Campaign Targets Big Tech Hypocrisy Around Small Business

Facebook. Amazon. Google. Apple. These are the four tech giants that The Main Street Alliance (MSA) -- a national network of small business coalitions -- is targeting in their new ad campaign.

The new video ad urges Congress and the Federal Trade Commission to stop Big Tech from using small businesses (SMBs) as an excuse against reform.

The truth, says MSA, is that instead of aiding SMBs, Big Tech exploits them at every turn -- by providing misleading and unreliable data, imposing hidden costs, designing confusing interfaces, and making sudden changes to their rules and algorithms, as well as providing inadequate customer service.

According to a recent Times article, there are thousands of examples of SMBs being crushed by Big Tech, including a storytelling platform called Upworthy, which was stamped out by Facebook due to changes it made in targeting "click bait."



Toward the end of October, Amazon and Google both started warning SMBs relying on their platforms that antitrust laws and further regulation of Big Tech could disproportionately harm SMBs' success.

Amazon went as far as telling SMBs that regulation could jeopardize their ability to even host third-party sellers. However, soon after, a GOP aide informed Axios that this was not true.

To gain a more in-depth perspective on the campaign along with Big Tech’s hypocritical influence over SMBs, we asked Sarah Crozier, communications director at MSA, a series of questions.

MediaPost: While they are both being attacked in the ad, what do you think about Facebook citing its support of SMBs in order to thwart Apple and its privacy policies?

Sarah Crozier: Small businesses have long been used as the straw man between giant tech companies' proxy wars. The Apple versus Facebook fight is the perfect example.

Facebook in particular makes the assumption that they are fighting for small businesses against Apple, who has placed themselves on the side of consumer privacy.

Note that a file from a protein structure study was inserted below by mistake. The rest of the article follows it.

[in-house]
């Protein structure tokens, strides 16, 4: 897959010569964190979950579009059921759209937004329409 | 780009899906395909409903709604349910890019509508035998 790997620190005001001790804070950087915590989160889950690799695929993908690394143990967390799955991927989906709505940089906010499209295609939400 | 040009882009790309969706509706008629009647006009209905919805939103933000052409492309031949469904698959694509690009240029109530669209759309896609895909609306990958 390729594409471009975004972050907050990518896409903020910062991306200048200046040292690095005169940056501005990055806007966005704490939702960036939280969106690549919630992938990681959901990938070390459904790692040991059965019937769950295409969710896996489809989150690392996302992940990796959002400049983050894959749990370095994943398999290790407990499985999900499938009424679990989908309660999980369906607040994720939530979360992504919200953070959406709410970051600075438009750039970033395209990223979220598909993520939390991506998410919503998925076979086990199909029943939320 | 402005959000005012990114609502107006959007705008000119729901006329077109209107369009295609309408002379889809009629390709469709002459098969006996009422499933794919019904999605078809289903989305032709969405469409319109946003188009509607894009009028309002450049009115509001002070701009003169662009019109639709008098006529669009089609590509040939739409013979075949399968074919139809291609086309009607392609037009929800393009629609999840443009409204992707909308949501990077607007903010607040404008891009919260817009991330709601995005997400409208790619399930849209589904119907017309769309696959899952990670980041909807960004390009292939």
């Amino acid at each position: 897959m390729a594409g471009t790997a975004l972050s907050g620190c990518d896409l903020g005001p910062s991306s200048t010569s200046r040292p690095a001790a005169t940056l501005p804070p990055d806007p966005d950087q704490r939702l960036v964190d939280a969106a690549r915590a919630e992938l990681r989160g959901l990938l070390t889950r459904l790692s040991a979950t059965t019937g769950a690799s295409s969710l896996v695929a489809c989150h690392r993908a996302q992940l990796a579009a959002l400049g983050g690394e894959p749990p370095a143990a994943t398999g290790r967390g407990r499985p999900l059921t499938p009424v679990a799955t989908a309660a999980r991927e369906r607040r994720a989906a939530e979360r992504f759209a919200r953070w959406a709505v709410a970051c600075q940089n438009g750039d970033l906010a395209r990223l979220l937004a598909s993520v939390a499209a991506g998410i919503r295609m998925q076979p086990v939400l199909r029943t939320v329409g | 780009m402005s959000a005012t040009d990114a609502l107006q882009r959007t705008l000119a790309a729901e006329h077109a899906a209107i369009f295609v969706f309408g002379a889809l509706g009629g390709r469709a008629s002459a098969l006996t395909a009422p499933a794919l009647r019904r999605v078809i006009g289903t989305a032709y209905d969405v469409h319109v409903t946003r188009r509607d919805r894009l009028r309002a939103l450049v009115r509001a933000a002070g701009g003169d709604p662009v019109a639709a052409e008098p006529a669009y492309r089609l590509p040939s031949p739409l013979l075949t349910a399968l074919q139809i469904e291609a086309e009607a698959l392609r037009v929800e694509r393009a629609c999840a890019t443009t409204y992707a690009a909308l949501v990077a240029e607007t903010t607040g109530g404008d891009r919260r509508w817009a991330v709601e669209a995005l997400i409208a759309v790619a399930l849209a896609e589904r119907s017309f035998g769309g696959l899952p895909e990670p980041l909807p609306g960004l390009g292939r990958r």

This isn't an either/or and Facebook's fight has much more to do with the perception of their ad algorithms -- which many small businesses already feel abused by -- than any support for small business. Apple uses its own gatekeeping power in different ways. Both have not been accountable to Main Street businesses.

MediaPost: Do you agree that Apple's privacy policies were in fact harmful to SMBs' business and sales? 

Crozier: The assumption here is that Facebook's ad data is the ultimate gold mine for small businesses. In reality, small businesses have continued to be nickel-and-dimed to reach their core audiences, and must go off of analytics with no way to verify.

MediaPost: What do you view the positive future of antitrust regulation and enforcement to be?

Crozier: There is a particularsuite of bills in the House currently that would offer a great foundation for more equitable antitrust enforcement. In particular, the issue of structural separation, highlighting a clear rule that a company may not own both a dominant platform and any business lines that sell products or services on that platform, is critical to bolstering truly competitive markets.

MediaPost: Why do you think this type of campaign will be effective in combating misinformation, something that has recently taken our world by storm?

Crozier: For too long, Main Street has felt the impact of the unabated growth and uneven playing field with large monopolies. The consolidation of corporate power not only limits competition, but also squeezes small businesses out of supply chains and other core economic access points.

As the pandemic hammered small businesses, many large corporations continued to consolidate market share, making the landscape even harder to recover from.

This will have repercussions not only in our local communities and Main Street's, but our democracy and economy as a whole.

For social media companies in particular, we see that more accountability is needed so that small businesses have recourse and better standards of service.

Using small businesses as a shield against these needed reforms, is a frustration that small business owners are not standing for any more.

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